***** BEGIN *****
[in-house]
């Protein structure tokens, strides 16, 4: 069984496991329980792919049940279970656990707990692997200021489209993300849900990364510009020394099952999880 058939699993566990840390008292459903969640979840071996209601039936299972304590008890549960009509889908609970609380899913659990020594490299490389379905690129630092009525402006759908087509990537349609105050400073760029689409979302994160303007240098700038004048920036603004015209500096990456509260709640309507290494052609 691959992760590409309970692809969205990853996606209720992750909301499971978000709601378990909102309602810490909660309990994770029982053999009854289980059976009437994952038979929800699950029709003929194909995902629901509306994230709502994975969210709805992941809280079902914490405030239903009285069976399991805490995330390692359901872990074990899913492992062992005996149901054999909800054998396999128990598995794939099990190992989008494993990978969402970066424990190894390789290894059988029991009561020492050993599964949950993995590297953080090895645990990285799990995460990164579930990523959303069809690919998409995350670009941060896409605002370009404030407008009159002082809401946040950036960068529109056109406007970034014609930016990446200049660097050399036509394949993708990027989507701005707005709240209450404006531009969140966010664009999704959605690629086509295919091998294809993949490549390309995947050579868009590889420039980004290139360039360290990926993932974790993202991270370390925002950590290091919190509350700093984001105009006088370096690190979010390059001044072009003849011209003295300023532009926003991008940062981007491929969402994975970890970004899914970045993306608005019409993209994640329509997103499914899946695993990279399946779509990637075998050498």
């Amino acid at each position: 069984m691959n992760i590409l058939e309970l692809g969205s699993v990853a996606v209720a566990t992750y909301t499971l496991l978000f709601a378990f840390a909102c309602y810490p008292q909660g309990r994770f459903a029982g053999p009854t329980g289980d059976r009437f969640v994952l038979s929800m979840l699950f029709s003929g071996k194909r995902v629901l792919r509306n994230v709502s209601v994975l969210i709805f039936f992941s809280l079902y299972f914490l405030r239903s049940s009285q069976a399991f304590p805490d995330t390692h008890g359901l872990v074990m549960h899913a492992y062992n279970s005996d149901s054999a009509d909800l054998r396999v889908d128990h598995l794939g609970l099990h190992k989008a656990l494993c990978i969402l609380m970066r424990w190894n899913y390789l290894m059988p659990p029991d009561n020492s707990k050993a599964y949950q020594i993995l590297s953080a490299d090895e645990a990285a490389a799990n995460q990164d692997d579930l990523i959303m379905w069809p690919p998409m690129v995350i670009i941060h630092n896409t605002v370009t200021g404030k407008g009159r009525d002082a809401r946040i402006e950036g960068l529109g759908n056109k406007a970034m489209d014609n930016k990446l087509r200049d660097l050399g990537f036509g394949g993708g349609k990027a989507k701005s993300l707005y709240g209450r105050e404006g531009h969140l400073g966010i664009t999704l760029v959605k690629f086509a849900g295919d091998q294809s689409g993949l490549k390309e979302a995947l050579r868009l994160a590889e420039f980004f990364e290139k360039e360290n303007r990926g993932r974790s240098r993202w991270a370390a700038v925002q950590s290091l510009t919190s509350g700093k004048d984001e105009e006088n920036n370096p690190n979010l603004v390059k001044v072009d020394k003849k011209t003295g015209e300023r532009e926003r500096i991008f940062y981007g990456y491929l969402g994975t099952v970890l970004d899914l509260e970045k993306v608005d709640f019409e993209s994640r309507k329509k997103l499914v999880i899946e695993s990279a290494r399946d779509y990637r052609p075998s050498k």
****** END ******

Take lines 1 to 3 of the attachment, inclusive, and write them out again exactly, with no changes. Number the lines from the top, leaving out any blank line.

[in-house]
């Protein structure tokens, strides 16, 4: 069984496991329980792919049940279970656990707990692997200021489209993300849900990364510009020394099952999880 058939699993566990840390008292459903969640979840071996209601039936299972304590008890549960009509889908609970609380899913659990020594490299490389379905690129630092009525402006759908087509990537349609105050400073760029689409979302994160303007240098700038004048920036603004015209500096990456509260709640309507290494052609 691959992760590409309970692809969205990853996606209720992750909301499971978000709601378990909102309602810490909660309990994770029982053999009854289980059976009437994952038979929800699950029709003929194909995902629901509306994230709502994975969210709805992941809280079902914490405030239903009285069976399991805490995330390692359901872990074990899913492992062992005996149901054999909800054998396999128990598995794939099990190992989008494993990978969402970066424990190894390789290894059988029991009561020492050993599964949950993995590297953080090895645990990285799990995460990164579930990523959303069809690919998409995350670009941060896409605002370009404030407008009159002082809401946040950036960068529109056109406007970034014609930016990446200049660097050399036509394949993708990027989507701005707005709240209450404006531009969140966010664009999704959605690629086509295919091998294809993949490549390309995947050579868009590889420039980004290139360039360290990926993932974790993202991270370390925002950590290091919190509350700093984001105009006088370096690190979010390059001044072009003849011209003295300023532009926003991008940062981007491929969402994975970890970004899914970045993306608005019409993209994640329509997103499914899946695993990279399946779509990637075998050498």
């Amino acid at each position: 069984m691959n992760i590409l058939e309970l692809g969205s699993v990853a996606v209720a566990t992750y909301t499971l496991l978000f709601a378990f840390a909102c309602y810490p008292q909660g309990r994770f459903a029982g053999p009854t329980g289980d059976r009437f969640v994952l038979s929800m979840l699950f029709s003929g071996k194909r995902v629901l792919r509306n994230v709502s209601v994975l969210i709805f039936f992941s809280l079902y299972f914490l405030r239903s049940s009285q069976a399991f304590p805490d995330t390692h008890g359901l872990v074990m549960h899913a492992y062992n279970s005996d149901s054999a009509d909800l054998r396999v889908d128990h598995l794939g609970l099990h190992k989008a656990l494993c990978i969402l609380m970066r424990w190894n899913y390789l290894m059988p659990p029991d009561n020492s707990k050993a599964y949950q020594i993995l590297s953080a490299d090895e645990a990285a490389a799990n995460q990164d692997d579930l990523i959303m379905w069809p690919p998409m690129v995350i670009i941060h630092n896409t605002v370009t200021g404030k407008g009159r009525d002082a809401r946040i402006e950036g960068l529109g759908n056109k406007a970034m489209d014609n930016k990446l087509r200049d660097l050399g990537f036509g394949g993708g349609k990027a989507k701005s993300l707005y709240g209450r105050e404006g531009h969140l400073g966010i664009t999704l760029v959605k690629f086509a849900g295919d091998q294809s689409g993949l490549k390309e979302a995947l050579r868009l994160a590889e420039f980004f990364e290139k360039e360290n303007r990926g993932r974790s240098r993202w991270a370390a700038v925002q950590s290091l510009t919190s509350g700093k004048d984001e105009e006088n920036n370096p690190n979010l603004v390059k001044v072009d020394k003849k011209t003295g015209e300023r532009e926003r500096i991008f940062y981007g990456y491929l969402g994975t099952v970890l970004d899914l509260e970045k993306v608005d709640f019409e993209s994640r309507k329509k997103l499914v999880i899946e695993s990279a290494r399946d779509y990637r052609p075998s050498k």